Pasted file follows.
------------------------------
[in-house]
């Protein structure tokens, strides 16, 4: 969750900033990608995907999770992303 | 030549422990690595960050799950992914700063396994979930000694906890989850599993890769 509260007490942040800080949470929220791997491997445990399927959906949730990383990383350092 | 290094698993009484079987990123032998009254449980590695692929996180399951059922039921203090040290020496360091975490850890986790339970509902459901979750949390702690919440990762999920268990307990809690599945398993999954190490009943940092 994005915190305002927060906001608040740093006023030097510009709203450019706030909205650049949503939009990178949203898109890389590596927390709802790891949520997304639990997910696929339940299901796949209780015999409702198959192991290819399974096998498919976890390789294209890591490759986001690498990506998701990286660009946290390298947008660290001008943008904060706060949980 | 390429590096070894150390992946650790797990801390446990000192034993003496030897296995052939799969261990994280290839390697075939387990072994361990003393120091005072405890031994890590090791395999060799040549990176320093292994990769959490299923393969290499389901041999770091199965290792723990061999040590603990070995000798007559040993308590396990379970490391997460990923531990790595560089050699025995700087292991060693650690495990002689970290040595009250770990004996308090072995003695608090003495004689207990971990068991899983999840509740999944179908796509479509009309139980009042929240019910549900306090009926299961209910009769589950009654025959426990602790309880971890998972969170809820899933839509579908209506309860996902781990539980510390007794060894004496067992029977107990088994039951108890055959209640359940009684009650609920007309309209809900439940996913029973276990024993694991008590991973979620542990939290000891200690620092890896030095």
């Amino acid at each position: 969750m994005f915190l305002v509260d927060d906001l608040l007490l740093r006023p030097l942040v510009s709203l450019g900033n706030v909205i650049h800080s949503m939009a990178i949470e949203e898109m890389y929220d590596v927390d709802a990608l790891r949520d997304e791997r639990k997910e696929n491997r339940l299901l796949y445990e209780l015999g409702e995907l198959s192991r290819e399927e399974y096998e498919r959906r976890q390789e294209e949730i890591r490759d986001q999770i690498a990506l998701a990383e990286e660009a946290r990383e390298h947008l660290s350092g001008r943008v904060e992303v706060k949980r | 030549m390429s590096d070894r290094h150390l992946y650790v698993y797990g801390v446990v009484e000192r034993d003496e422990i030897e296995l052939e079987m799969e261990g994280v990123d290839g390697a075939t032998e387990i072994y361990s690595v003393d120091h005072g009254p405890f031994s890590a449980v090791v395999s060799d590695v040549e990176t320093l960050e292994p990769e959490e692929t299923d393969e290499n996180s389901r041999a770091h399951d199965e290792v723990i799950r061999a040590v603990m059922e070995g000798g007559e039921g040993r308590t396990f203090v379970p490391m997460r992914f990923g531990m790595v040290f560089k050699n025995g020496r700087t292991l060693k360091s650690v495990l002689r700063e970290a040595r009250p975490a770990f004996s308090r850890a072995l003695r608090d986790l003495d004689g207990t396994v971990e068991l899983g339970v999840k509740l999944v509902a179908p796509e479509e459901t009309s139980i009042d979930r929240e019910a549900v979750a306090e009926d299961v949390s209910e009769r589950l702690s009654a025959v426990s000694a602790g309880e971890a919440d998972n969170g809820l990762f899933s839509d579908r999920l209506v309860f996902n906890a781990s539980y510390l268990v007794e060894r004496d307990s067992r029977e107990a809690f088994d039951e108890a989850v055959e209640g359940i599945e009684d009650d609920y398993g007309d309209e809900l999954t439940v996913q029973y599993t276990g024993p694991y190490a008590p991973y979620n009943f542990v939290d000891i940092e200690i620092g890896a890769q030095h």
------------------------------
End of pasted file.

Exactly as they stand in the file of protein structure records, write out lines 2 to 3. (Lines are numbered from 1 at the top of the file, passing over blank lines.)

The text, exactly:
């Protein structure tokens, strides 16, 4: 969750900033990608995907999770992303 | 030549422990690595960050799950992914700063396994979930000694906890989850599993890769 509260007490942040800080949470929220791997491997445990399927959906949730990383990383350092 | 290094698993009484079987990123032998009254449980590695692929996180399951059922039921203090040290020496360091975490850890986790339970509902459901979750949390702690919440990762999920268990307990809690599945398993999954190490009943940092 994005915190305002927060906001608040740093006023030097510009709203450019706030909205650049949503939009990178949203898109890389590596927390709802790891949520997304639990997910696929339940299901796949209780015999409702198959192991290819399974096998498919976890390789294209890591490759986001690498990506998701990286660009946290390298947008660290001008943008904060706060949980 | 390429590096070894150390992946650790797990801390446990000192034993003496030897296995052939799969261990994280290839390697075939387990072994361990003393120091005072405890031994890590090791395999060799040549990176320093292994990769959490299923393969290499389901041999770091199965290792723990061999040590603990070995000798007559040993308590396990379970490391997460990923531990790595560089050699025995700087292991060693650690495990002689970290040595009250770990004996308090072995003695608090003495004689207990971990068991899983999840509740999944179908796509479509009309139980009042929240019910549900306090009926299961209910009769589950009654025959426990602790309880971890998972969170809820899933839509579908209506309860996902781990539980510390007794060894004496067992029977107990088994039951108890055959209640359940009684009650609920007309309209809900439940996913029973276990024993694991008590991973979620542990939290000891200690620092890896030095």
């Amino acid at each position: 969750m994005f915190l305002v509260d927060d906001l608040l007490l740093r006023p030097l942040v510009s709203l450019g900033n706030v909205i650049h800080s949503m939009a990178i949470e949203e898109m890389y929220d590596v927390d709802a990608l790891r949520d997304e791997r639990k997910e696929n491997r339940l299901l796949y445990e209780l015999g409702e995907l198959s192991r290819e399927e399974y096998e498919r959906r976890q390789e294209e949730i890591r490759d986001q999770i690498a990506l998701a990383e990286e660009a946290r990383e390298h947008l660290s350092g001008r943008v904060e992303v706060k949980r | 030549m390429s590096d070894r290094h150390l992946y650790v698993y797990g801390v446990v009484e000192r034993d003496e422990i030897e296995l052939e079987m799969e261990g994280v990123d290839g390697a075939t032998e387990i072994y361990s690595v003393d120091h005072g009254p405890f031994s890590a449980v090791v395999s060799d590695v040549e990176t320093l960050e292994p990769e959490e692929t299923d393969e290499n996180s389901r041999a770091h399951d199965e290792v723990i799950r061999a040590v603990m059922e070995g000798g007559e039921g040993r308590t396990f203090v379970p490391m997460r992914f990923g531990m790595v040290f560089k050699n025995g020496r700087t292991l060693k360091s650690v495990l002689r700063e970290a040595r009250p975490a770990f004996s308090r850890a072995l003695r608090d986790l003495d004689g207990t396994v971990e068991l899983g339970v999840k509740l999944v509902a179908p796509e479509e459901t009309s139980i009042d979930r929240e019910a549900v979750a306090e009926d299961v949390s209910e009769r589950l702690s009654a025959v426990s000694a602790g309880e971890a919440d998972n969170g809820l990762f899933s839509d579908r999920l209506v309860f996902n906890a781990s539980y510390l268990v007794e060894r004496d307990s067992r029977e107990a809690f088994d039951e108890a989850v055959e209640g359940i599945e009684d009650d609920y398993g007309d309209e809900l999954t439940v996913q029973y599993t276990g024993p694991y190490a008590p991973y979620n009943f542990v939290d000891i940092e200690i620092g890896a890769q030095h």